Colors on the X13 dispaly were right in line with the average, at 96% of sRGB and 72% of AdobeRGB. Again, the HP and the Dell both exceeded these numbers, with the Spectre x360 13 hitting 100% and 98% and the Dell 97% and 77%, but you’ll find most premium laptops falling in the same range as the X13. And the X13’s color accuracy was 1.45, close to the 1.0 that’s considered excellent. That’s better than the Dell’s 1.53, but not as good as the HP’s 1.29. You’ll find many premium laptops exceeding 2.0, making the X13 a relatively accurate display.
I had no problems using the laptop screen during my review, which typically includes writing most of the copy on the review unit. I also watched some Netflix and found the experience pleasant enough. This is a good display but not a great one, although Lenovo does offer a couple of other, brighter displays as upgrades that might provide better overall performance. The high-end display offers Lenovo’s Privacy Guard feature that can render the display illegible from the sides.
The display has Lenovo’s ThinkShutter that slides over to block the webcam physically, but that’s no longer a unique feature. The Spectre x360 13, for example, has an electronic version that removes the webcam from the system.
Audio was surprisingly good, with enough volume and no distortion at full blast. There’s little bass, which is normal on all but Apple’s MacBooks, but mids and highs were clear and bright. The two downward-firing, Dolby-tuned speakers are good enough for watching Netflix alone, but of course, for the best audio quality, you’ll want a good set of headphones or a solid Bluetooth speaker.
Keyboard and touchpad
The ThinkPad keyboard is another iconic feature of the line and has long been one of the best around. The X13 has the standard version, and it provides the usual large keys, generous spacing, and a consistent and controlled mechanism that’s very precise. It does have a bit of firmness to it, though, requiring a bit more pressure to activate a keystroke than some other keyboards.
I like a lighter feel, and so I prefer the recent MacBook Magic Keyboard, as well as HP’s Spectre (and, recently, Envy) keyboard on the Windows 10 side. If you like a bit of pressure, though, or are just a fan of the ThinkPad keyboard in general, then you’ll love the X13’s.
The touchpad is a bit smaller than it could be due to the buttons up top that service the TrackPoint nubbin. Microsoft’s Precision Touchpad drivers are on hand, making the touchpad responsive and providing excellent support for Windows 10 multitouch gestures. The TrackPoint is there as well for those who prefer it, and it works as smoothly as always.
The display is touch-enabled and precise. No complaints there. And it supports the Lenovo ThinkPad Pen Pro with 2,048 levels of pressure sensitivity (other laptops like Microsoft’s Surface line and the Spectre x360 support 4,096 levels). The Pen Pro slides into a port on the side of the X13 that not only provides a convenient storage place but also serves as a charger. The biggest drawback of the Pen Pro is its size — it’s smaller than a “real” pen and doesn’t feel as natural for writing and drawing. Lacking a spring mechanism, the pen can’t be removed from the slot while on a flat surface either.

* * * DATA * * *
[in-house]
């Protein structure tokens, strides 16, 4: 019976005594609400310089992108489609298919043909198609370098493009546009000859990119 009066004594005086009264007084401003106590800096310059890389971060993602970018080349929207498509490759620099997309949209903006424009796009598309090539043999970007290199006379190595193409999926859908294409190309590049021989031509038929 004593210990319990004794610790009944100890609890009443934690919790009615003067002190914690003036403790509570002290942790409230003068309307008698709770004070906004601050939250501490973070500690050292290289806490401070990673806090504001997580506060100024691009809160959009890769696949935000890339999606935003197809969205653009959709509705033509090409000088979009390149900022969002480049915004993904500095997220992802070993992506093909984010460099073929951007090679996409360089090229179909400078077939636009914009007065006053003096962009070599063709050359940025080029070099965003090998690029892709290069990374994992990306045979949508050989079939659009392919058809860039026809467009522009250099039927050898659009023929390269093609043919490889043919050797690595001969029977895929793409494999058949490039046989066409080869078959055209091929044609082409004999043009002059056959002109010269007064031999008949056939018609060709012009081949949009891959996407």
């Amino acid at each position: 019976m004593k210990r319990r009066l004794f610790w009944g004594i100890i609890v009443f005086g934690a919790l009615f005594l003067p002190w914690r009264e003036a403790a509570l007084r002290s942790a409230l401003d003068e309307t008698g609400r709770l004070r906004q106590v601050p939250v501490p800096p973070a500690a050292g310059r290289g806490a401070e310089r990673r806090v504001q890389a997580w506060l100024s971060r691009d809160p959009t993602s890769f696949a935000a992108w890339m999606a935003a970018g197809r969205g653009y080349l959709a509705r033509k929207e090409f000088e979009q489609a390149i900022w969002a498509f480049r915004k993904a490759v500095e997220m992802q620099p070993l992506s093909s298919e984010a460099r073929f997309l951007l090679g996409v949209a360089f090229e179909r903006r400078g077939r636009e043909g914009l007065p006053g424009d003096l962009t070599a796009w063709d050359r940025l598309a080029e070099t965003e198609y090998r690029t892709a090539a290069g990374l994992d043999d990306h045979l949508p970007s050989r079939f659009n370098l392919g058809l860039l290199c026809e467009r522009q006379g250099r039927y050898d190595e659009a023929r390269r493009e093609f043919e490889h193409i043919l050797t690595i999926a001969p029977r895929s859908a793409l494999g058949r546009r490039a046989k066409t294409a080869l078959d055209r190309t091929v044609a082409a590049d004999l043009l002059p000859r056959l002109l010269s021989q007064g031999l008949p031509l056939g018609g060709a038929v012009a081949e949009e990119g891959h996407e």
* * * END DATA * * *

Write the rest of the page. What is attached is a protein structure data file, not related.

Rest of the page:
Windows 10 Hello password-less login support is provided on my review unit by a fast and responsive fingerprint reader with the extra security of storing all fingerprint information on a chip. The other display options add in an infrared camera for facial recognition.
The X13 has 50 watt-hours of battery life, which isn’t as much as some (the Spectre x360 13 has 60 watt-hours, for example), but isn’t terrible for a 13-inch laptop with a Full HD display. I’d expect decent if not very good battery life.
That’s not what I got. In fact, battery life was downright disappointing.
Starting with our most demanding Basemark web benchmark test, which stresses the CPU and GPU, the X13 managed just over three hours. That’s well under average but not a terrible score. The Dell XPS 13 managed almost five hours, while the Spectre x360 13 with its power-hungry AMOLED display was close to four hours.
Its battery life was downright disappointing.
Next, in our web browsing test that best mimics productivity longevity, the X13 petered out in just under six hours. That’s a poor score. The XPS 13 went for almost 12 hours, while the Spectre x360 13 almost matched the X13 despite its display. Finally, in our video test that loops a local Full HD Avengers trailer, the X13 couldn’t quite make it to eight hours. The XPS 13 managed 14.5 hours and the Spectre x360 lasted for roughly 10 hours.
In short, the X13’s battery life is hard to figure out. It should last longer, but it doesn’t. You might make it through a full day’s work of very light productivity tasks, but chances are you’ll need to carry your charger with you.
The ThinkPad X13 is the smallest ThinkPad you can buy, and that’s about all it has going for it. If you’re looking for a ThinkPad that won’t weigh you down or take up much space in your backpack, then it’s your best option. But its performance, build quality, battery life, and display fall behind the competition. It’s also relatively expensive at $1,275, on sale from a retail price of $2,126.
Is there a better alternative?
The HP Spectre x360 13 is a solid choice if you’re sold on a 2-in-1. It’s better-looking, just as solidly built if not more so, offers a spectacular display option, and if you go with a low-power display, you’ll get incredible battery life that puts the X13 to shame. It’s also $1,200 with a Core i7 CPU and a 512GB SSD, making it a less expensive choice as well.
If you’re not sold on a 2-in-1, then the Dell XPS 13 is a great alternative. It’s also better-looking, solidly built, offers better performance, and has much better battery life. And you’ll save about $175 for the same configuration as the X13.
If you need the extra security and manageability features of vPro, the HP Elite Dragonfly is a more modern and feature-packed commercial laptop.
How long will it last?
The ThinkPad X13 is built well enough to last you as long as you’ll possibly need the laptop, and its components — Thunderbolt 3 and Wi-Fi 6 in particular — are up to date and will keep you connected for years. The one-year warranty is disappointing, especially for a business-class machine.
Should you buy it?
No. The ThinkPad X13 doesn’t have a lot going for it unbless you’re a die-hard ThinkPad fan.